At around the age of 12, Tanzy felt she couldn’t connect with her mum, and so she moved back in with her dad and his girlfriend. But it was then that she saw the violent streak in her dad. He was violent towards her, and always put her down. He would always either be at the pub or at work, which meant Tanzy would be left on her own for quite a lot of the time.

From Year 8 onwards, “I started spiraling out of control. I was left on my own a lot of the time, I had a lot of time on my own to think about things. I ended up cutting myself. It was more of a release because I wasn’t very good at expressing my emotions and the cutting was another way to release how I felt.” She was referred to a psychiatrist, a psychologist and a social worker. “At that point in time, my dad had no clue what was going on. He doesn’t quite understand about mental illness and why I was going through what I was going through. He put it down to just attention seeking behaviour.”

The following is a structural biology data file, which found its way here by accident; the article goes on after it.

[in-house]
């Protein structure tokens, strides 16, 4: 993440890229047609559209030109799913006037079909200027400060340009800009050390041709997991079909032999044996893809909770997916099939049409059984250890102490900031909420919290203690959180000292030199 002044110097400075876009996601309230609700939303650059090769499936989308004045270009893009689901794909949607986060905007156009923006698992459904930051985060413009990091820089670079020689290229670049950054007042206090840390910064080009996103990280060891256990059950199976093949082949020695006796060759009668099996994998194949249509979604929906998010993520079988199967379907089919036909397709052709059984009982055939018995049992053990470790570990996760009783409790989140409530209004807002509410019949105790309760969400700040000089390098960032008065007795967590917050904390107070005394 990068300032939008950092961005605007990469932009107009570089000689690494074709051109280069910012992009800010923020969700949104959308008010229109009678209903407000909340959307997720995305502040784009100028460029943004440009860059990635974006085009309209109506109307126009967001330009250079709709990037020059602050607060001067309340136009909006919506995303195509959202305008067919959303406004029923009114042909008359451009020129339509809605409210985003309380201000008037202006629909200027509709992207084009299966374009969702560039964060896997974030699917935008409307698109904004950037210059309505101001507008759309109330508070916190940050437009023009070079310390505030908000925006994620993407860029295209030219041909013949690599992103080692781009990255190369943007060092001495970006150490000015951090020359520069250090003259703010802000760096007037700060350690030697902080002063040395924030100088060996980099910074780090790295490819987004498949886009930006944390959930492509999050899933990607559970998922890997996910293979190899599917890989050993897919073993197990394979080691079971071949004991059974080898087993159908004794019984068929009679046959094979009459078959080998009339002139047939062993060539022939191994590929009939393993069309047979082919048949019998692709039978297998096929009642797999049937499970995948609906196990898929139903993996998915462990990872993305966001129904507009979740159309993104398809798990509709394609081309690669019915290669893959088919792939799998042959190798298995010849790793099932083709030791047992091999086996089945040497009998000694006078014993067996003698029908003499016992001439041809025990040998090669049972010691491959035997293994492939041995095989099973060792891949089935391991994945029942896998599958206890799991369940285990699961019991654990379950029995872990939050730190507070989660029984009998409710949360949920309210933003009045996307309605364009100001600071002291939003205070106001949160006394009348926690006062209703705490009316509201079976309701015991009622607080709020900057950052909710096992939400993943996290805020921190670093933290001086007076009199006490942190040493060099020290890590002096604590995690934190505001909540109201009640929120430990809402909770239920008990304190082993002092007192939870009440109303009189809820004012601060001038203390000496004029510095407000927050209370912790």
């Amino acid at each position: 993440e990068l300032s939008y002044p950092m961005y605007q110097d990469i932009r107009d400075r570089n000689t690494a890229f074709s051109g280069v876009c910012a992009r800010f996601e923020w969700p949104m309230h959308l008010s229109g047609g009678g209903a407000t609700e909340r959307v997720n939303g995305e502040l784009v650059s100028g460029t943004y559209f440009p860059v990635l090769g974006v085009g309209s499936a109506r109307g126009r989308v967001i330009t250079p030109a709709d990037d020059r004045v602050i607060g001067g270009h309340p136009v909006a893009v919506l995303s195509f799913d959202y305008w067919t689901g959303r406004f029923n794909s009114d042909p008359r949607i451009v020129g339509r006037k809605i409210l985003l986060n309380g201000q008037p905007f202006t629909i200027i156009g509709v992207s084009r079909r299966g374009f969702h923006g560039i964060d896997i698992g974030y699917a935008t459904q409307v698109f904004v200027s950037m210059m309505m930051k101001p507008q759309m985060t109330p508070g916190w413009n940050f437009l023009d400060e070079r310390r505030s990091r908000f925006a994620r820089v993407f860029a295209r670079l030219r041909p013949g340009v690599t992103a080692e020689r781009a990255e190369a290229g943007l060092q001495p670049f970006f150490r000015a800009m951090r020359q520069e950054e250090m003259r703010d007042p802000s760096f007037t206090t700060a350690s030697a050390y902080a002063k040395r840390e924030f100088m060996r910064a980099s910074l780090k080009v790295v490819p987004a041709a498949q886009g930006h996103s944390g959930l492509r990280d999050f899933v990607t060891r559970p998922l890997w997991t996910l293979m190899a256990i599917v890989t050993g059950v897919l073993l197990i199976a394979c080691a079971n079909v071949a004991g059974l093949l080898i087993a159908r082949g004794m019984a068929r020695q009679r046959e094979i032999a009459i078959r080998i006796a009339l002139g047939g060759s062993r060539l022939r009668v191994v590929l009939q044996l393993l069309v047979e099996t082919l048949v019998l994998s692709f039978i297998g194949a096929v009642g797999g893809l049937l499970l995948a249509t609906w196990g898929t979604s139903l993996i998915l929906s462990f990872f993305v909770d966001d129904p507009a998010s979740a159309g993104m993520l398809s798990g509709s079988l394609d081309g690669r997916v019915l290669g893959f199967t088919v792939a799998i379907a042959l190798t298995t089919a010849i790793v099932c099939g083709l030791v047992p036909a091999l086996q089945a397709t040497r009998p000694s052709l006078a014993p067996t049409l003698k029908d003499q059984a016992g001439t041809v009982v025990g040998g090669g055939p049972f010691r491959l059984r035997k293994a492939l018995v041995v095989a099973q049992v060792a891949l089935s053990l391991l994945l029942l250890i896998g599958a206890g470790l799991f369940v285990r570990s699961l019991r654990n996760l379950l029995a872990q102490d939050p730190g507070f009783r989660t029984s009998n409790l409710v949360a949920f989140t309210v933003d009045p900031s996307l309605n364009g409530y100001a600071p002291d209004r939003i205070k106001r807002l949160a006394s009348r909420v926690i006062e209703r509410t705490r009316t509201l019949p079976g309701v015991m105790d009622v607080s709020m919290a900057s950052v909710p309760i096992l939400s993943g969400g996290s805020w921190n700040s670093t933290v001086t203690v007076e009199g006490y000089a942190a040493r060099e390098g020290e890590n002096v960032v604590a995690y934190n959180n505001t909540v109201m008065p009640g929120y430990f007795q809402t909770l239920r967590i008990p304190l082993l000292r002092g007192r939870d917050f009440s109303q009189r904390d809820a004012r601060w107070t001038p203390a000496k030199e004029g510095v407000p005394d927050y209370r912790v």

The stress from her parent’s constant arguing and not being to cope with her studies brought up a lot of anxiety and depression for her. Her psychiatrist at the time diagnosed her with clinical depression and prescribed her antidepressants. “At that point, I was sort of in the path of not coping at all, so I started overdosing. I was hospitalized over 20 times from the age of 14 until 18.” Even then, both Tanzy’s parents would still blame each other. Her dad would accuse her of being “an attention seeking teenager” and that it’s “all because of your mother”, while her mum would say things like “You’d never do that under my roof.” All this time, they were blaming each other. “No one really understood what was going on.” said Tanzy.